Day in the life: How UK watchdog ASA polices 30,000 advertising complaints a year

Policing online advertising in the U.K. is becoming an increasingly complex affair. Around 60 people out of the 110 Advertising Standards Authority (ASA) staff wade through a sea of around 30,000 complaints a year related to about 20,000 different ads — both TV and online.

Last year, the ASA ruled that over 4,500 ads must be changed, or were banned outright, the most infamous being betting company Paddy Power’s national press ad in 2014, which offered incentives to bet on the outcome of Oscar Pistorius’ murder trial. The ad received 5,525 complaints and was banned after the ASA deemed it caused serious offence by trivializing the issues surrounding a murder trial, the death of a woman and disability.

ASA communications manager Matthew Wilson has an eye on all facets of the company’s output. He works closely with the public affairs and complaints teams to help ensure the ASA stays on top of its ever-growing remit.

Digiday asked Wilson to share a journal of what he does on a typical day. Here’s what he does, slightly edited for clarity:

8:15 a.m.: I endure the daily delight of contorting into imaginative shapes amongst the throng of commuters on the Central Line before arriving at our offices in Holborn. First things first, a brew. I’ve checked emails on my work phone before getting in (bad habit), so hopefully there aren’t too many surprises in the inbox.

8:30 a.m.: My immediate task is to check for any ASA mentions in national and regional U.K. media. I package it up and circulate amongst senior-level colleagues. I also assess whether anything in the press cuttings poses a reputational risk. If it does, I’ll flag it internally and decide on next steps. That might mean dropping a journalist a quick line to introduce myself, correcting any misconceptions and outlining our position or penning a “Dear Sir” letter in rebuttal.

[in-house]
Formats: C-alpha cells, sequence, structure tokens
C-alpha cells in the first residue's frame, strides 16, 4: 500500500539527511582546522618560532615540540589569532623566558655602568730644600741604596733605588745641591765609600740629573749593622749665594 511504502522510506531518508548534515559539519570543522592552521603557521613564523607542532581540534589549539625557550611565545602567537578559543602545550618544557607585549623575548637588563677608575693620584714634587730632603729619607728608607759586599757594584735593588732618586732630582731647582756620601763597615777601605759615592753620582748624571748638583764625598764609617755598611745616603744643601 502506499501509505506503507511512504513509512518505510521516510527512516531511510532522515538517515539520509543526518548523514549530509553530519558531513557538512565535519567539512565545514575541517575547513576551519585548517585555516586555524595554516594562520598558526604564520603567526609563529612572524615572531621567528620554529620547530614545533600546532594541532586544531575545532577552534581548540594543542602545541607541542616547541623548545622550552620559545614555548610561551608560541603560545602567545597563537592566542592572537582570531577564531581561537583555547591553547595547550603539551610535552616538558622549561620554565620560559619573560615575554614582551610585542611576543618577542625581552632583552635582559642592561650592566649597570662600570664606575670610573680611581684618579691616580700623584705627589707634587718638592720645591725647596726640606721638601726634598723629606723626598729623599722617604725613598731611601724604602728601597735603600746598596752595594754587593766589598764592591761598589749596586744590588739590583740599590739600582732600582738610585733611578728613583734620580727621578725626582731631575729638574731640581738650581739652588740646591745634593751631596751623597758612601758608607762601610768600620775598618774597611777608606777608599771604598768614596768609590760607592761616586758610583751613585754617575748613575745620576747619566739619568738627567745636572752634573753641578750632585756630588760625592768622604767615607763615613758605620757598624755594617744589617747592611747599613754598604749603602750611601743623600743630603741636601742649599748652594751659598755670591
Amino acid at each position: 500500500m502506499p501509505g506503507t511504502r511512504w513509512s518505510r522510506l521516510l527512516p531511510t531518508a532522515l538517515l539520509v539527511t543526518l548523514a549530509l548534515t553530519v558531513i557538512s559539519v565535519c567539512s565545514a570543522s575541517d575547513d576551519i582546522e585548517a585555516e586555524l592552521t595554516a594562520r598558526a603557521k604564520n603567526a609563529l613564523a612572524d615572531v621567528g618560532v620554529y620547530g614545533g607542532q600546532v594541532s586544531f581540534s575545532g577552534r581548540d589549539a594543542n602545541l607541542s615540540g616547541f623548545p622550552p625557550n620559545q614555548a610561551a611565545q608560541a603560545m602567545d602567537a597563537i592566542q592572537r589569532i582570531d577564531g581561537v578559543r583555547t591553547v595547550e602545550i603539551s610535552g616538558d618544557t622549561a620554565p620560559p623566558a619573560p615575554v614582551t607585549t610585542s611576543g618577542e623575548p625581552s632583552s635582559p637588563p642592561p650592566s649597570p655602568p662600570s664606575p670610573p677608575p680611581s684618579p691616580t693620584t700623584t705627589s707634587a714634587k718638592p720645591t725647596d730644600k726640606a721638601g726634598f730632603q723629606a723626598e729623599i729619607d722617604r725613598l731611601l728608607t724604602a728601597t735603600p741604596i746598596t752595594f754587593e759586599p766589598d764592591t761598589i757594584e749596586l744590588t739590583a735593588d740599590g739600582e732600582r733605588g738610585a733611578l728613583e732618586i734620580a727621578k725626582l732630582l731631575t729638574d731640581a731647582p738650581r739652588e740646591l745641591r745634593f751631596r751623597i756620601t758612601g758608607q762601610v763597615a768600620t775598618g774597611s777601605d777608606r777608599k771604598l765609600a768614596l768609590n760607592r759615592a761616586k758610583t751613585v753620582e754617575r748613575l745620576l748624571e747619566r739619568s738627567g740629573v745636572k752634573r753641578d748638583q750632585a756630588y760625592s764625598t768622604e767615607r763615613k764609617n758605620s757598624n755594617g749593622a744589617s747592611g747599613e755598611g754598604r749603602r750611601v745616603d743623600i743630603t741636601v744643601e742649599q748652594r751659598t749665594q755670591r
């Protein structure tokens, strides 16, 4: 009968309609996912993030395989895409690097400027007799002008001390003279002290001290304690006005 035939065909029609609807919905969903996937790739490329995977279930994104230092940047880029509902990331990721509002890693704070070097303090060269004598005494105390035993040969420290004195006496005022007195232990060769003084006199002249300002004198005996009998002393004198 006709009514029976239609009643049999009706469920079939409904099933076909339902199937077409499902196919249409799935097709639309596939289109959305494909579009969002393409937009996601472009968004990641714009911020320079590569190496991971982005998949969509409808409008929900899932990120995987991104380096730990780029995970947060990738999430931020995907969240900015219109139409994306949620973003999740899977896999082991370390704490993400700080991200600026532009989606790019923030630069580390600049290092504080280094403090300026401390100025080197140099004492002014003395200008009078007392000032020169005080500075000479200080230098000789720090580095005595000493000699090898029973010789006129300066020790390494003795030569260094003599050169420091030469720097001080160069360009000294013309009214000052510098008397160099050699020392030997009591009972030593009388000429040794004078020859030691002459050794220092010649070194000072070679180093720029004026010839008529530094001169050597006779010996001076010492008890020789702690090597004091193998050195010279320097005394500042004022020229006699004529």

9 a.m.: I scan a live calendar that we use to map out upcoming project work, key policy announcements, events and stakeholder engagement activity. It helps us coordinate the work of other teams and to schedule in where a piece of work needs communication’s input and support. There are some significant upcoming policy announcements and consultation launches, so quite a bit of my time is devoted to putting together media and PR plans to help promote this.

9:15 a.m: I feed into the work of teammates. The communications team is a close-knit unit of 10, with expertise in different area – research, marketing, events, public affairs – and we work closely on team objectives. The overlap between public affairs and press is considerable, and we work closely on policy announcements that are of interest to political and media opinion formers.

10:30 a.m.: I complete and send a briefing note to our chief executive, Guy Parker, for a forthcoming media interview with The Independent, in which he’ll speak about the progress made in the five years since our online remit was extended to cover marketing claims on companies’ own websites and in social media under their control.

11 a.m.:  I dip into our social media channels to see who’s saying what about or to us and whether or not we need to engage or respond. Or just to scan if there are any interesting developments in adland that might be relevant to us, or if complaints about a particular campaign are starting to bubble up in the Twittersphere (we don’t actually accept complaints via our feed) and that I need to flag internally.